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Tablature ("tabs") Explained
Traditional notation shows the notes.
Tablature shows the fret numbers for each string. You don't have to know the notes.
This song starts with 0 (no strings fretted) then fret 2, fret 4, fret 2, and so on using the fret numbers to navigate.  In this example, only the first string (farthest from your chin) is used. A "0" means that the string is sounded but no fret is pressed.
Although tabs don't show how long to hold each note, they make it easy to play familiar songs.
Tabs are especially helpful in writing out arrangements that use all three strings.  
The three strings are represented left to right, with the bass string at the bottom.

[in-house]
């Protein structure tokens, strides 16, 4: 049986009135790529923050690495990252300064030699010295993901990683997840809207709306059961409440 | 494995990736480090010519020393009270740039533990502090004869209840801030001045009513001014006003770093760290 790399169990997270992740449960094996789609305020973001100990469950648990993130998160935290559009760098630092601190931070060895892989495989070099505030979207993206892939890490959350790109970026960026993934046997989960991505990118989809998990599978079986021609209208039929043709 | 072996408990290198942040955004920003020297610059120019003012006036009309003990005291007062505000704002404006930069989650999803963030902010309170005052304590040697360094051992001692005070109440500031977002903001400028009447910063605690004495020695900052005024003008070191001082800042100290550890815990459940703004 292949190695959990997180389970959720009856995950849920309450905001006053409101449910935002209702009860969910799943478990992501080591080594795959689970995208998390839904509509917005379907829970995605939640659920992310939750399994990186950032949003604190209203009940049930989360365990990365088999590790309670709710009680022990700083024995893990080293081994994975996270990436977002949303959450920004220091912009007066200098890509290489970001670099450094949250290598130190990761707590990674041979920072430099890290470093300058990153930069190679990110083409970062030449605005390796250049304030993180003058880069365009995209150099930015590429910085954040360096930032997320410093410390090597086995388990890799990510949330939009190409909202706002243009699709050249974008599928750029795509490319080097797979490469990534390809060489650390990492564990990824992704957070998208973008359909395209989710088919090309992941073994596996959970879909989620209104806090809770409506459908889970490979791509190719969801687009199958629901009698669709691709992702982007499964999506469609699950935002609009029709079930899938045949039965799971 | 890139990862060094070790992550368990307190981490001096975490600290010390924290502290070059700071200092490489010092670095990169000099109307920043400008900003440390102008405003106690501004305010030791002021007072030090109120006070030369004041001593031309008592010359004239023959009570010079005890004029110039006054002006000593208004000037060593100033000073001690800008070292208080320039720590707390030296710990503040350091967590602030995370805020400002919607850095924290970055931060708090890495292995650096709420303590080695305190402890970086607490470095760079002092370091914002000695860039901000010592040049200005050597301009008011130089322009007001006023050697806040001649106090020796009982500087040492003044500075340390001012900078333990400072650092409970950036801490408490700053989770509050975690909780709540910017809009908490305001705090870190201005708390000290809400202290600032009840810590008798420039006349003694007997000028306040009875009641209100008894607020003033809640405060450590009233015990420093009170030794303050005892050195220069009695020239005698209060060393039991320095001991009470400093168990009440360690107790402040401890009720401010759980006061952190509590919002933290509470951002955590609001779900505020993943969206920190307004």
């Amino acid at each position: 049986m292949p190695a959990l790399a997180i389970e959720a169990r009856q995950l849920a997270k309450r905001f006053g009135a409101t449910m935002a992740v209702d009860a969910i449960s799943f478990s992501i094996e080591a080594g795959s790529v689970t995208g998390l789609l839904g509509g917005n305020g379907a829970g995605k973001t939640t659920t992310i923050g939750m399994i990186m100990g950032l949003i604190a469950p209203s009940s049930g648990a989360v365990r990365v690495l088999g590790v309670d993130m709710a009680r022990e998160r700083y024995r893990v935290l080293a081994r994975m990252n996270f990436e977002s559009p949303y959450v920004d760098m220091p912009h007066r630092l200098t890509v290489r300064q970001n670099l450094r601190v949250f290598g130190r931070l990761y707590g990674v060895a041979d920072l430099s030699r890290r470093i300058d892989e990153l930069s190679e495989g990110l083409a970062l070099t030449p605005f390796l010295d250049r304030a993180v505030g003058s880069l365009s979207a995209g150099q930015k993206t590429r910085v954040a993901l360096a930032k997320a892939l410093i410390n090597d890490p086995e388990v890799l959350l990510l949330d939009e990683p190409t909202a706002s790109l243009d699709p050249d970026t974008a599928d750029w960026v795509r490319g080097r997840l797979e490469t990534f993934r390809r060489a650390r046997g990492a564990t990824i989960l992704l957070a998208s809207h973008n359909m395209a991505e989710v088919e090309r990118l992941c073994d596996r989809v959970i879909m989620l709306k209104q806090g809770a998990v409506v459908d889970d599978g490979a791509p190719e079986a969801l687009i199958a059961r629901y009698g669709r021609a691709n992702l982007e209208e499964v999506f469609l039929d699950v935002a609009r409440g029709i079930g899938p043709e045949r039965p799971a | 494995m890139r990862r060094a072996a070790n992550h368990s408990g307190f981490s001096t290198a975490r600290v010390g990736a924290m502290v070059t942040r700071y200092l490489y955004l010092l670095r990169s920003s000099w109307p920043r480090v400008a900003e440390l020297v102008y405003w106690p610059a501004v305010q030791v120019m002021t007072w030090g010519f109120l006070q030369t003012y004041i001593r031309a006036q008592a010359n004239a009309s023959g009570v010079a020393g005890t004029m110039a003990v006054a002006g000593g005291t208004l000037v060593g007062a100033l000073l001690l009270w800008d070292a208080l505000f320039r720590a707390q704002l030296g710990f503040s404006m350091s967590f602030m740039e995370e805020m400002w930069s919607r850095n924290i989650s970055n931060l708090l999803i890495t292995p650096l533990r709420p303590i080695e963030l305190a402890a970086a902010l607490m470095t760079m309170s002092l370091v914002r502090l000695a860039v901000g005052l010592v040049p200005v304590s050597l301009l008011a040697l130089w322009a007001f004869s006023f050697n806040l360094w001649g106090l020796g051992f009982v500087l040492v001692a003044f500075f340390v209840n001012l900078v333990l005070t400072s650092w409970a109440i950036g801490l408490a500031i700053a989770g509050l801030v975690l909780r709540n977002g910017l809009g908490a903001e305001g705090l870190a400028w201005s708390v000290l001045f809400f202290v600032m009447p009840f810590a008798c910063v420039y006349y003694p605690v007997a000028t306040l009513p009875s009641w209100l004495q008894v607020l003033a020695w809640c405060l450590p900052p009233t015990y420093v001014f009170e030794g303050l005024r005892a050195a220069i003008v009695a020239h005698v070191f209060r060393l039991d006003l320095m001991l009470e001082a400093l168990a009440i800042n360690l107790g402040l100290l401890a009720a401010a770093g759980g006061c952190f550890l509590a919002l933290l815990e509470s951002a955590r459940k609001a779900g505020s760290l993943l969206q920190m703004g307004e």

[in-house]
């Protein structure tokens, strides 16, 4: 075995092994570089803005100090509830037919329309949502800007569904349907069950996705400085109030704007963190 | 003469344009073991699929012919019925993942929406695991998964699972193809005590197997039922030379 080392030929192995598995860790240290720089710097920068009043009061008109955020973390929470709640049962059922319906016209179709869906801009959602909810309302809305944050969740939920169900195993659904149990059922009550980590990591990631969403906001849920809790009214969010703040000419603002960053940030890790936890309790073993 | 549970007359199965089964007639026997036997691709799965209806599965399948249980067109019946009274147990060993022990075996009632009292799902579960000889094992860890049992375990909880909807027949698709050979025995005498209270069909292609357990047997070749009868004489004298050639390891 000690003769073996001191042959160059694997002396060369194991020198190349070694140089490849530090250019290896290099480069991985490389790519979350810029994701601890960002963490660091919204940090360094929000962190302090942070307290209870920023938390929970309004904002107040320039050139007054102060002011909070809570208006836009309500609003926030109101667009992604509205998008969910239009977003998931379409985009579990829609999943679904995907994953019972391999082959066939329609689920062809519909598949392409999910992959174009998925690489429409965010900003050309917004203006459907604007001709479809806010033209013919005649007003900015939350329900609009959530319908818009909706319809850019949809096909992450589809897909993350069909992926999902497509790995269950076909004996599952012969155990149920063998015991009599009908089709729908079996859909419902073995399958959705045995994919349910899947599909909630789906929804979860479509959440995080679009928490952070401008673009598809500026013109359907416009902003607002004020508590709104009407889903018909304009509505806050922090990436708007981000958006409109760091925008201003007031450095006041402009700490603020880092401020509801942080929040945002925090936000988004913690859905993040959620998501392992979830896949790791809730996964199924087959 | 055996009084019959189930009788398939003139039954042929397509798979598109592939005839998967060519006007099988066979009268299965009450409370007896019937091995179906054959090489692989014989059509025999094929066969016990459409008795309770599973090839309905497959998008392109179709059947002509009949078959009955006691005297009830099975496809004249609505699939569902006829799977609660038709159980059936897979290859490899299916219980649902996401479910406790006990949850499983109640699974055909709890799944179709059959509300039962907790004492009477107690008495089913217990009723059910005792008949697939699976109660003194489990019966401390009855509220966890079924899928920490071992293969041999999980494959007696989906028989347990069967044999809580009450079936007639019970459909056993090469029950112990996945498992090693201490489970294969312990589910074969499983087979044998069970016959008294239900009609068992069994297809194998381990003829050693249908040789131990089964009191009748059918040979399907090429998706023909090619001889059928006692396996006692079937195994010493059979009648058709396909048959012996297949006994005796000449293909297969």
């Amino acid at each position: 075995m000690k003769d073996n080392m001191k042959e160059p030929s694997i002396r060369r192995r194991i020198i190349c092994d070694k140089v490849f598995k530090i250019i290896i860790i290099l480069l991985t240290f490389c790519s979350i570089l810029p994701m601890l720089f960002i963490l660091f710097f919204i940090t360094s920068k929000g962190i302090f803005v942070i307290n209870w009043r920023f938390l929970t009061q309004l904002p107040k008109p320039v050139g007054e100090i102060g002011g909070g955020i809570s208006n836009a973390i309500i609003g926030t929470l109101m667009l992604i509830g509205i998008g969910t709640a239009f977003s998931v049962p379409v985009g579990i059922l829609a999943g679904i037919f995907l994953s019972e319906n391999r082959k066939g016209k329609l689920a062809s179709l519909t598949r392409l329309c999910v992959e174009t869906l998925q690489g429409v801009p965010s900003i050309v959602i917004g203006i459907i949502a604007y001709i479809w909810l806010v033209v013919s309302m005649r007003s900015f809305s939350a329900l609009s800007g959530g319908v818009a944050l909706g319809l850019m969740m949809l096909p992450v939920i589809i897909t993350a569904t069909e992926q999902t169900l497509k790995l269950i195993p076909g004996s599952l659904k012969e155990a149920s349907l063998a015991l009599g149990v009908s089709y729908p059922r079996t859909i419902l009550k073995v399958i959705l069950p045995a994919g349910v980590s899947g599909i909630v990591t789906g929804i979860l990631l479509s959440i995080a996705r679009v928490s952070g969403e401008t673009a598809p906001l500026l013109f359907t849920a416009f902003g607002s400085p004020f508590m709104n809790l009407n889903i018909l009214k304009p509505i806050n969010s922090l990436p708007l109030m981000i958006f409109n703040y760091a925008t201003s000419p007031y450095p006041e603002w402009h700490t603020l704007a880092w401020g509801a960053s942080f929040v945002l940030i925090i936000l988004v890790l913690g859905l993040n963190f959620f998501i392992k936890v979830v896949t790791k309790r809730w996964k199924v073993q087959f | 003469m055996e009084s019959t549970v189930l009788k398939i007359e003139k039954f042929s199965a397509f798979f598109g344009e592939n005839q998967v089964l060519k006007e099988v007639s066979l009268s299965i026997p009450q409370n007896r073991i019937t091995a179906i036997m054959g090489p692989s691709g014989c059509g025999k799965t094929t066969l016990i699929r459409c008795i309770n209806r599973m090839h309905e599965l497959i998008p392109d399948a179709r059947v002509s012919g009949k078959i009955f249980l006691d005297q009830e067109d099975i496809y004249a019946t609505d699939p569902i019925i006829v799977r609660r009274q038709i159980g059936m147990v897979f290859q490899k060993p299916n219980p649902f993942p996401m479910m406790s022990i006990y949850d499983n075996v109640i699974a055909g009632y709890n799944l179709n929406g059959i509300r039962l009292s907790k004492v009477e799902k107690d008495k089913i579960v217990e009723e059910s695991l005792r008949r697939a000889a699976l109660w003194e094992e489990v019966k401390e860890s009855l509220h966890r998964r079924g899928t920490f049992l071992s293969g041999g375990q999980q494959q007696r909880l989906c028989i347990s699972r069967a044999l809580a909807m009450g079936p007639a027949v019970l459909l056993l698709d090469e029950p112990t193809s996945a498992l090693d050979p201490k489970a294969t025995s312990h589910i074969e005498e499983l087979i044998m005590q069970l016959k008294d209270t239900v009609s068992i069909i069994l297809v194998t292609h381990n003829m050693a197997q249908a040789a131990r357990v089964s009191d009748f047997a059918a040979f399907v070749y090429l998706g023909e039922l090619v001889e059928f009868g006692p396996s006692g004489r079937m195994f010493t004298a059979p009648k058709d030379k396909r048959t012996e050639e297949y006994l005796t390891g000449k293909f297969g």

Numbers aligned in a column are sounded together.  Here, some simple harmonies are used.
Some simple chords are used in this example.
In all three examples, the melody is played on the top string.  This is so typical of dulcimer playing that the top string is often called the "melody string".
Advanced technique:
Sometimes it's more convenient to distribute the melody across the strings.  Playing this way lowers the pitch and minimizes hand travel. 
Here's a whole song written out in tablature.